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Swedish extreme metal legends Meshuggah electrified their Melbourne crowd

Opening the show was Thy Art Is Murder, all the way from Blacktown, Sydney. Despite being a stone’s throw away from HillsongChurch, Thy Art Is Murder’s music is about as far away from worship as you can get. They presented their anti-religious and vaguely misanthropic message in the cloak of blast beats, breakdowns, and violently impassioned vocals, with more than a dash of showmanship. Kudos goes to the drummer for his sweet mullet. Vocalist CJ McMahon did all he could to get the crowd moving, and the end result was attendees well and truly energised for the upcoming headliners.
 
As good as the performance from Thy Art was, everyone was there for Meshuggah. The atmosphere was electric, with more than a few ‘Meshuggah’ chants in hope that this would draw the band to the stage a bit faster.
 
Meshuggah opened with tracks from their latest release, The Violent Sleep of Reason, with smatterings of tracks from the rest of their discography throughout. Their set clocked out at 90 minutes, and there didn’t seem to be a single person in the crowd who wasn’t praying for more music. Their sound was exactly as you would expect from their studio releases – rhythmically complex, palm-muted guitar chords with polyrhythmic entrances from guitars, bass, and screamed and growled vocals. The difference was the band’s raw power and presence – the live experience that can’t be entirely reproduced in recording.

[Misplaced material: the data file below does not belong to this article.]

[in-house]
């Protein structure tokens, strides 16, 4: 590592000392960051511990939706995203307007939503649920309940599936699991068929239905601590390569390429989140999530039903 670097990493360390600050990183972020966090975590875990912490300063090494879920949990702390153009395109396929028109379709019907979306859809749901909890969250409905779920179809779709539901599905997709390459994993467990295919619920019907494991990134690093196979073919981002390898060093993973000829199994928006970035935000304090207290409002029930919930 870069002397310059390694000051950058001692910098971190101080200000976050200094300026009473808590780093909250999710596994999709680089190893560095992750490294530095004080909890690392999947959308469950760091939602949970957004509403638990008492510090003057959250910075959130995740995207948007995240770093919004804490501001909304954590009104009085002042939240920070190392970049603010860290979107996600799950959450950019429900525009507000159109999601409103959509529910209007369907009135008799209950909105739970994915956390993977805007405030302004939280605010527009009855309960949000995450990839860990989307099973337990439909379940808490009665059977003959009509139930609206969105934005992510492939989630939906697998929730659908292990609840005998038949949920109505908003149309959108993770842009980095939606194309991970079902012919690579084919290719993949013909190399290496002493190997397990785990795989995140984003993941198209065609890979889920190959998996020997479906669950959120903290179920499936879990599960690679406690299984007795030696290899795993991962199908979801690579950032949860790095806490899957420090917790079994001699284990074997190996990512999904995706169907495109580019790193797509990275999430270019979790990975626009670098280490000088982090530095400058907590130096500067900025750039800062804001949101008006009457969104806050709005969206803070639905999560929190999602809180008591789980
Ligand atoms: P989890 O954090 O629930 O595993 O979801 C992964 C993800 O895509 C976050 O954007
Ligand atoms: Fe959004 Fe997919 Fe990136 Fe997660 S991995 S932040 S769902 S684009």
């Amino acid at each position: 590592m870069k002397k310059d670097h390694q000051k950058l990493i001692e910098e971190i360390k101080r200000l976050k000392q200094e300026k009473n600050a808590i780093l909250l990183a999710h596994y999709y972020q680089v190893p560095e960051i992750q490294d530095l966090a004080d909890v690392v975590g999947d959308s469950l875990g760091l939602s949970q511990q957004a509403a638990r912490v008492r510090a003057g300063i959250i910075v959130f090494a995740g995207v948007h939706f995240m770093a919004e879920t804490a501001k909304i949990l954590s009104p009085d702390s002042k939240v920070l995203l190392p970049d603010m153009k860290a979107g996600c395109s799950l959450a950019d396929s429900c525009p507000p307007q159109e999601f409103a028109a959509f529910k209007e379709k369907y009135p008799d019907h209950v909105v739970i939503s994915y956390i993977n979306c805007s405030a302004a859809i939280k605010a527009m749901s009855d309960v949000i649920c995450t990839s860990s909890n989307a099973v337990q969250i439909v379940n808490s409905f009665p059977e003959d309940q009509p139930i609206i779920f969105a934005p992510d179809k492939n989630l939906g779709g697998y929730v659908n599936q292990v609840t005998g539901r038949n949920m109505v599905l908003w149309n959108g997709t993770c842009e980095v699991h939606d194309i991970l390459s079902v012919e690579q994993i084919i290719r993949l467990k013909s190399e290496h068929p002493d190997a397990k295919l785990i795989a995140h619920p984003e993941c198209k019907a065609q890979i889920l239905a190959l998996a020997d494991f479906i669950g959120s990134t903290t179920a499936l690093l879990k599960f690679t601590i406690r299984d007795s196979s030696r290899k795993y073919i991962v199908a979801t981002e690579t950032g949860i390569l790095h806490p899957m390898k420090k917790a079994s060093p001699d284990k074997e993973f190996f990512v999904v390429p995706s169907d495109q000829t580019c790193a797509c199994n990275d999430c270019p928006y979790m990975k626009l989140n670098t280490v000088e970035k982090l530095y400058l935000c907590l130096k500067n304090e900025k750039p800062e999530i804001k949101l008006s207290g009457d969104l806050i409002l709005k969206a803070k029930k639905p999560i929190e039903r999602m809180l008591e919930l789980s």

A special mention must be made for the light show accompanying Meshuggah’s set. Even the most die-hard fans have difficulty keeping up with the rhythmic chaos that is their riff structure, but the lights were in perfect sync with the band’s polymeters every step of the way. Really, the totality of Meshuggah’s performance was perfectly synchronised, a union of technical perfection and raw energy.
 
By Sam Gaffney
 
Highlight and lowlight: A combination of the March night heat and the crowd’s passion for Meshuggah led to a moshpit writhing with sweat-soaked, shirtless men. Whether that is a highlight or a lowlight really depends on your perspective.
Crowd favourite: The crowd was ecstatic for the entire performance, but especially for Bleed.